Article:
Electronic collections of artifacts that are typically used to showcase the interests, goals, and achievements of individuals and/or groups. Simply using an ePortfolio as a method for sharing work is associated with positive gains, but not nearly as many as when they are paired with reflective work and implemented as a High Impact Practice (HIP). Check out this article from AAC&U for more information about the learning theories behind ePortfolios as a HIP – “Reflective e-Portfolios: One HIP to Rule Them All?

See also: High Impact Practices

Resources:

AAC&U – Association of American Colleges & Universities, (2017). High-Impact Educational Practices: A brief overview. Retrieved from https://www.aacu.org/leap/hips 

Tobin, H., (2018). Five ways to use ePortfolios for reflection. The Teaching Professor.

Tobin, H., (2018). ePortfolios for Reflection: 7 best practices. Retreived from https://otl.du.edu/wp-content/uploads/2020/02/BestPractices_ePortfoliosforReflection1.pdf

Kuh, G. D., Watson, C. E., Rhodes, T., Penny Light, T., and Chen, H. L. (2016). Editorial: ePortfolios – The Eleventh High Impact Practice. International Journal of ePortfolio, Vol. 6, No. 2. Retrieved from http://www.theijep.com/pdf/IJEP254.pdf

OTL Blog, ePortfolios as a High Impact Practice

OTL Website, Reflective ePortfolios

Equity-Mindedness refers to the perspectives of those who call attention to patterns of inequity in student outcomes. In practice, these are educators who are willing to take personal and institutional responsibility for the success of their students, and critically reassess their own practices. Equity-Mindedness requires educators to be race-conscious and aware of the social and historical context of exclusionary practices in American Higher Education.

Resources:

Adapted from Association of American Colleges and Universities (AAC&U), (2020). Making excellence inclusive. Retrieved from https://www.aacu.org/making-excellence-inclusive

University of Southern California, Center for Urban Education: https://cue.usc.edu/about/equity/equity-mindedness/

A term that is often used interchangeably with ‘open,’ ‘distance,’ or ‘e-learning.’ Casey and Wilson (2005) provide a framework for differentiating true flexible learning as including the following 5 key characteristics:

  • Time – can include options for when to start or finish a course, when to interact with course content and/or submit assignments, the pace a learner uses to progress through the course, or when assessments will occur.
  • Content – can include options for which topics to explore, the sequence for the course, key learning materials, types of orientations (i.e. theoretical or practical), and completion requirements.
  • Entry Requirements – can include conditions or expectations for participation.
  • Instructional Approaches and Resources – can include social interaction (group or individual), language used, resource origin (websites, library, textbooks, etc.), and instructional organization of learning (i.e. feedback, monitoring, etc.).
  • Delivery and Logistics – can include modality of content delivery and interaction (face-to-face, blended, hybrid, or online), time where student to instructor interaction can take place, technology required, types of help available, and location for participation (classroom, library, home, etc.).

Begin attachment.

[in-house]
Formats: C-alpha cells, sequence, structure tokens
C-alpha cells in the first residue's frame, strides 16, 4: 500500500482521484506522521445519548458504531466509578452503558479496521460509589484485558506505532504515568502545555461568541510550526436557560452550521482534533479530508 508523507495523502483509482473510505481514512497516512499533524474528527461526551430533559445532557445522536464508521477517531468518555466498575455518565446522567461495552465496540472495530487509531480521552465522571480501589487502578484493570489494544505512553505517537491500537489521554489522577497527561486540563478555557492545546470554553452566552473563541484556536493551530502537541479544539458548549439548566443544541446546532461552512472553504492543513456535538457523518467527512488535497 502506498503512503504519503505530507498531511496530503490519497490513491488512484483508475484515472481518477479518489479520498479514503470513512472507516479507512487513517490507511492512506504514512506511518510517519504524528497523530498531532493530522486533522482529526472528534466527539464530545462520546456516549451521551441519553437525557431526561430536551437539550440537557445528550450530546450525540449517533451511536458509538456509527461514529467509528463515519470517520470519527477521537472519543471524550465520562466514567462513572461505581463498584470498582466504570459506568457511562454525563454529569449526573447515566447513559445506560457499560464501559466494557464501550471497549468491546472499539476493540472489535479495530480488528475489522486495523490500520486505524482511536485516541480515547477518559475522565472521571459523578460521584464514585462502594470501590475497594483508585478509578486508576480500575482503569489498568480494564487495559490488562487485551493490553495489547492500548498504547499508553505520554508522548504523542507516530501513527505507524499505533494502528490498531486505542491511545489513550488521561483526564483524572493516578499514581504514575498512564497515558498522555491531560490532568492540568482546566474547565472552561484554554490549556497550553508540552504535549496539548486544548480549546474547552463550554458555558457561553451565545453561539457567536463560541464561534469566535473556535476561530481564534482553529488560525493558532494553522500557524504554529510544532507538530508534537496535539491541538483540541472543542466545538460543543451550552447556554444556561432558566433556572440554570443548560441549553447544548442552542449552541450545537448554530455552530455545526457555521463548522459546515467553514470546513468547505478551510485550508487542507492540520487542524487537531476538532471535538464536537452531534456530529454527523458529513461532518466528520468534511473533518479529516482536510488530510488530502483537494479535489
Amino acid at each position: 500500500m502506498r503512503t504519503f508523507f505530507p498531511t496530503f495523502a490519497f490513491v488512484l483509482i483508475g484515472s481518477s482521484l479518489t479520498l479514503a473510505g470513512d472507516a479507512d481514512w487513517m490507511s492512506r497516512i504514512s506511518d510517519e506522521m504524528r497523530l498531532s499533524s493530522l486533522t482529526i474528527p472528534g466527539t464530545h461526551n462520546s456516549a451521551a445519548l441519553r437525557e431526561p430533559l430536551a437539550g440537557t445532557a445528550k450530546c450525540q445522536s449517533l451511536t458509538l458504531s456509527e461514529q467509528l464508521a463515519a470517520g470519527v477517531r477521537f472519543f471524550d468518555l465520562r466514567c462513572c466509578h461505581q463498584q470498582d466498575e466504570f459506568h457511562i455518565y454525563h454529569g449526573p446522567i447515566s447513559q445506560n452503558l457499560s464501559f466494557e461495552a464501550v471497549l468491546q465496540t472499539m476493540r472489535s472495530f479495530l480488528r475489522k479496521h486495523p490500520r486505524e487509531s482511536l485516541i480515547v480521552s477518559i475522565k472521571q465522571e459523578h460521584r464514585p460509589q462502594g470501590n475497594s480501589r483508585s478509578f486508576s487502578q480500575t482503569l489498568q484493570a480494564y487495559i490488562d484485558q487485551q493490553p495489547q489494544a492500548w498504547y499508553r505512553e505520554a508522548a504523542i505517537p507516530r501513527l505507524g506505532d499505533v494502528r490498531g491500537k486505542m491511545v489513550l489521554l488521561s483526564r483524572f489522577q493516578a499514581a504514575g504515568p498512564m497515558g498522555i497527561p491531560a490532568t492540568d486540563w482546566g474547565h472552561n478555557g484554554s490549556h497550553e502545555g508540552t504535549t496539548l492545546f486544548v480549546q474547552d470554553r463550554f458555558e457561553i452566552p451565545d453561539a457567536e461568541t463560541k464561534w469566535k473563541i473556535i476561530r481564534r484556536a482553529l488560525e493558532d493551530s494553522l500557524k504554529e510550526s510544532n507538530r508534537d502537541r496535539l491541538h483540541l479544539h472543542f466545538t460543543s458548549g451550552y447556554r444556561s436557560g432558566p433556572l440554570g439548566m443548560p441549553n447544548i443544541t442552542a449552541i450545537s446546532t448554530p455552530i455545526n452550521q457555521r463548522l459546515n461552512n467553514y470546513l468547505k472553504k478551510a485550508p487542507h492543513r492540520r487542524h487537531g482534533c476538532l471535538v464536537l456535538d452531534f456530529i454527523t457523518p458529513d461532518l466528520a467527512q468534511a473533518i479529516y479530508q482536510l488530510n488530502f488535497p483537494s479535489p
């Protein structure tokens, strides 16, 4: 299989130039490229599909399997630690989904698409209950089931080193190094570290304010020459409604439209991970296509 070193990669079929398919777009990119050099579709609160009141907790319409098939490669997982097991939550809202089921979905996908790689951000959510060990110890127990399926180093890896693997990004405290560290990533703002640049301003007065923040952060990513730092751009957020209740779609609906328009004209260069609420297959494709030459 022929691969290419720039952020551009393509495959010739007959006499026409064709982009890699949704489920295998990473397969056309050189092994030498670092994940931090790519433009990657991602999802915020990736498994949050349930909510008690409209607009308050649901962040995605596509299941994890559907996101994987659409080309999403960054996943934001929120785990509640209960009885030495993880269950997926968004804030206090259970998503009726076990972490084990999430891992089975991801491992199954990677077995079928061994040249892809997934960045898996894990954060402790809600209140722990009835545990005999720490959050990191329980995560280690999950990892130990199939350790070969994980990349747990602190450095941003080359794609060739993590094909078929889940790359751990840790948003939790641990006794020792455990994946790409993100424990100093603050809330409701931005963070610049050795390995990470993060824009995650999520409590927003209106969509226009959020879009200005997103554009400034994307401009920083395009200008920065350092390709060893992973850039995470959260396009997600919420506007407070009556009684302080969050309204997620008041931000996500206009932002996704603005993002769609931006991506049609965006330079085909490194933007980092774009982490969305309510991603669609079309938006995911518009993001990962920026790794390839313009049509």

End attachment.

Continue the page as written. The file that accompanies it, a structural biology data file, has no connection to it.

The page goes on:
The continuum of each characteristic/dimension of this framework represents a shift from teacher-led instruction to learner-led in reflection of constructivist approaches to teaching which allows learners to exercise some control over their individual experiences (Casey & Wilson, 2005). A flexible learning course provides learners with options for time, content, and entry/access while simultaneously providing educators with options for instructional approach and delivery.

See also: Distance Learning; Hy-Flex

Resources:

Casey, J., & Wilson, P. (2005). A practical guide to providing flexible learning in further and higher education. Quality Assurance Agency for Higher Education (QAA). Retrieved from https://www.enhancementthemes.ac.uk/docs/ethemes/flexible-delivery/a-practical-guide-to-providing-flexible-learning-in-further-and-higher-education.pdf?sfvrsn=1c2ef981_8

A collection of research-based teaching and learning strategies shown to increased retention, completion, and satisfaction rates of students when done well (Kuh, et. al, 2016). The list of 11 High Impact Practices (HIPs) includes:

  • First-Year Experiences
  • Common Intellectual Experiences
  • Learning Communities
  • Writing Intensive Courses
  • Collaborative Assignments
  • Undergraduate Research
  • Diversity and Global Learning
  • ePortfolios
  • Service Learning/Community Based Learning
  • Internships
  • Capstone Courses and Projects

Many of these practices can translate to an online or hy-flex setting. However, it is vital that efforts continue to meet the standards of an effectively implemented HIP regardless of the delivery modality. When done well, HIPs include each of the following elements:

  • Considerable time and effort requirements for students
  • Facilitated learning outside of the classroom (real-world applications and relevance is highlighted)
  • Meaningful interactions between faculty and students
  • Collaboration across disciplines and cultures (experience diversity)